Lystrosaurus (name meaning "Shovel Lizard") is a genus of dicynodont therapsids that originated during the Late Permian Era in what is now Antarctica, Asia, Europe, and Africa. Measuring over 2 meters in length, Lystrosaurus was a relatively large, herbivorous mammal-like reptile with two tusks and a beak-like mouth.
In the Series 1 finale "Dawn of the Mesozoic", around a dozen Lystrosaurus were brought back to the park. They reside in a desert/river-like enclosure.
Era & DiscoveryEdit
Lystrosaurus lived during the Late Permian and Early Triassic Period 255-248 million years ago, dying out a few millions of years before the dinosaurs evolved.
Dr. Elias Root Beadle, a Philadelphia missionary and avid fossil collector, discovered the first Lystrosaurus skull in 1859.
Lystroasurus is about 8 feet long (2.5 m) long and weighed over 200 pounds. A large, mammal-like reptile that resembled dinosaurs, Lystrosaurus was more closely related to mammals as well as humans. Their vast herds made up almost more than half of life on Earth during the early Triassic period.
Lystrosaurs were also strong swimmers. For mammal-like reptiles, they had relatively large brains but were not direct mammal ancestors overall. Lystrosaurus ate a lot of vegetation, but it also needed to form herds to get to certain places to find new vegetation.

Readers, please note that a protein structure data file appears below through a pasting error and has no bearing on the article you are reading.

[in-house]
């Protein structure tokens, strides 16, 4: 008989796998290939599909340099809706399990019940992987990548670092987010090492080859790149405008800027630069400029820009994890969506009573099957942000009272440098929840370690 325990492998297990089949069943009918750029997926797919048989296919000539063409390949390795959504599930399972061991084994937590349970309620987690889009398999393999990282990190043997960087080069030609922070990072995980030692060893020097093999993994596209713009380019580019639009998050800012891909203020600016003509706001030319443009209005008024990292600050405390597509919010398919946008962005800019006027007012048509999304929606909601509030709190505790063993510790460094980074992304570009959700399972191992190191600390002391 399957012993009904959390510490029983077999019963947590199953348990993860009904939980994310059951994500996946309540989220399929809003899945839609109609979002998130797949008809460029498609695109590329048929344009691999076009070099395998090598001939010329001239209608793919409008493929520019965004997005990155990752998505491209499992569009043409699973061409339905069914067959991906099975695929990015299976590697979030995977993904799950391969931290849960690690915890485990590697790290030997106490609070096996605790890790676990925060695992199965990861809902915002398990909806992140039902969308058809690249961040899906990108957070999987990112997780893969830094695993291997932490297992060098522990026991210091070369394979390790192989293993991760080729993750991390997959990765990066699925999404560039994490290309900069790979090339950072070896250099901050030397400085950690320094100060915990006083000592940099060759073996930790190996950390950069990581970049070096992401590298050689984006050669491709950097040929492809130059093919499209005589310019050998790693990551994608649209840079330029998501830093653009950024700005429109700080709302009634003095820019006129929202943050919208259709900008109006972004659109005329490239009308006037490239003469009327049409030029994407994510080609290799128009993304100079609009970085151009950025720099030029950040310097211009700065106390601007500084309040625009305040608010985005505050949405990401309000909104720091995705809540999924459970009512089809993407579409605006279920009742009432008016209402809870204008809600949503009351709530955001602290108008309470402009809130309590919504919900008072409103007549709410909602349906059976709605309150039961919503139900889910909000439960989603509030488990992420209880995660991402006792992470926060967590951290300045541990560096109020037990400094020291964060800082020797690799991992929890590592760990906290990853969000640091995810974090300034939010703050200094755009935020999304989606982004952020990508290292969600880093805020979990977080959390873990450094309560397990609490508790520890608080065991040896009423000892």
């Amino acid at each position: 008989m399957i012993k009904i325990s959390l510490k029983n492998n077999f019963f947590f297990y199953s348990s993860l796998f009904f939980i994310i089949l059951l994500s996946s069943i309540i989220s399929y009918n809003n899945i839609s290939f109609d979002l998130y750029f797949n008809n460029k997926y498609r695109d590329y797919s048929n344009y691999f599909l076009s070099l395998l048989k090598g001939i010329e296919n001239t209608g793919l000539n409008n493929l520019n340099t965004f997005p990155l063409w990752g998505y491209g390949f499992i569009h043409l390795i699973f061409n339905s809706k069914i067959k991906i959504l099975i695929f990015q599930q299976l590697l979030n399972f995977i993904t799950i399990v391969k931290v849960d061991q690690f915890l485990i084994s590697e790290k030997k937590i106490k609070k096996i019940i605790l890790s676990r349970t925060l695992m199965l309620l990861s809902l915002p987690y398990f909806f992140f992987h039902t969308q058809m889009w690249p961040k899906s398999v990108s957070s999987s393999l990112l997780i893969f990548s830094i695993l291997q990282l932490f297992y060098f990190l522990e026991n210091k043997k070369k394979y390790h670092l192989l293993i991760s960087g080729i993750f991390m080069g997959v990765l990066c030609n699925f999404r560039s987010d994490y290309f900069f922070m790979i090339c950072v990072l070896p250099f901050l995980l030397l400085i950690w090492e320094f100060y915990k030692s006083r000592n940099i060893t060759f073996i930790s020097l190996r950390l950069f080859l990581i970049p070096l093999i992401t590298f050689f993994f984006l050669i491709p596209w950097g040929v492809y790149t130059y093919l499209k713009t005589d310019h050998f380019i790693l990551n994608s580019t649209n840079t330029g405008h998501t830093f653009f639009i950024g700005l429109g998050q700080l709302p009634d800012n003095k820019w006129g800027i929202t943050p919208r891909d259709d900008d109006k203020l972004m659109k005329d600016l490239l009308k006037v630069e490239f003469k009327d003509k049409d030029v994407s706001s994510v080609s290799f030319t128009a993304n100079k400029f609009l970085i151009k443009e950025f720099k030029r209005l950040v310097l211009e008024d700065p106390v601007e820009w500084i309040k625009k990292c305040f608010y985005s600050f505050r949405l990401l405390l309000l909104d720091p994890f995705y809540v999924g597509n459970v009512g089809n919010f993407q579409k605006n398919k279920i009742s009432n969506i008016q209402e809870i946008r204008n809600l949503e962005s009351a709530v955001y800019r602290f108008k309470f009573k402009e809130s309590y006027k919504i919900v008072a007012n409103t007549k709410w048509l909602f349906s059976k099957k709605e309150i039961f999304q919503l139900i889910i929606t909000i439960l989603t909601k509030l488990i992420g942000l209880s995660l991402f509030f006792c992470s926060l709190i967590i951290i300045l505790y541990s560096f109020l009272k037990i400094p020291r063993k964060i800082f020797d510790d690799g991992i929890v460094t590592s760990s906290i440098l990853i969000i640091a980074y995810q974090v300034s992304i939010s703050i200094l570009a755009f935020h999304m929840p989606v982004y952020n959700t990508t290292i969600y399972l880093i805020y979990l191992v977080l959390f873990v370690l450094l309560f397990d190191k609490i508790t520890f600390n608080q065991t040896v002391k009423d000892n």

Behavior & TraitsEdit
When moving in monster-sized herds, Lystrosaurs hovered up so much vegetation that they had to constantly migrate for fresh food. They followed the seasonal rains and each year, this brought them to the edge of a huge escarpment. Sometimes, the only way for these constant animals was down through a deep ravine.
They moved mostly at night. In herds, there's only enough room to move in a single file, which left them very vulnerable. These creatures had sharp eyesight and a very good sense of smell but in cramped condition, it's hard to spot trouble ahead. Lystrosaurs were strong opponents. These animals had no social bonds.
- The sound effects of Lystrosaurus are that of moose, walrus, and wild boar.